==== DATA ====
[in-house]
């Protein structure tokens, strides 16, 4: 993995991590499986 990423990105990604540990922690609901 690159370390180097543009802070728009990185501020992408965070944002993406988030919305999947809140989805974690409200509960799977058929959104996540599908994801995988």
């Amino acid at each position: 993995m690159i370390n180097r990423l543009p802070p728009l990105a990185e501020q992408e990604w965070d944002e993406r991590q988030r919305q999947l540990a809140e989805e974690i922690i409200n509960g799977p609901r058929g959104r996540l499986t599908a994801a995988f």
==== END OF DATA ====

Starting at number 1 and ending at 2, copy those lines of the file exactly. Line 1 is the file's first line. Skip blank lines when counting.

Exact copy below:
[in-house]
């Protein structure tokens, strides 16, 4: 993995991590499986 990423990105990604540990922690609901 690159370390180097543009802070728009990185501020992408965070944002993406988030919305999947809140989805974690409200509960799977058929959104996540599908994801995988």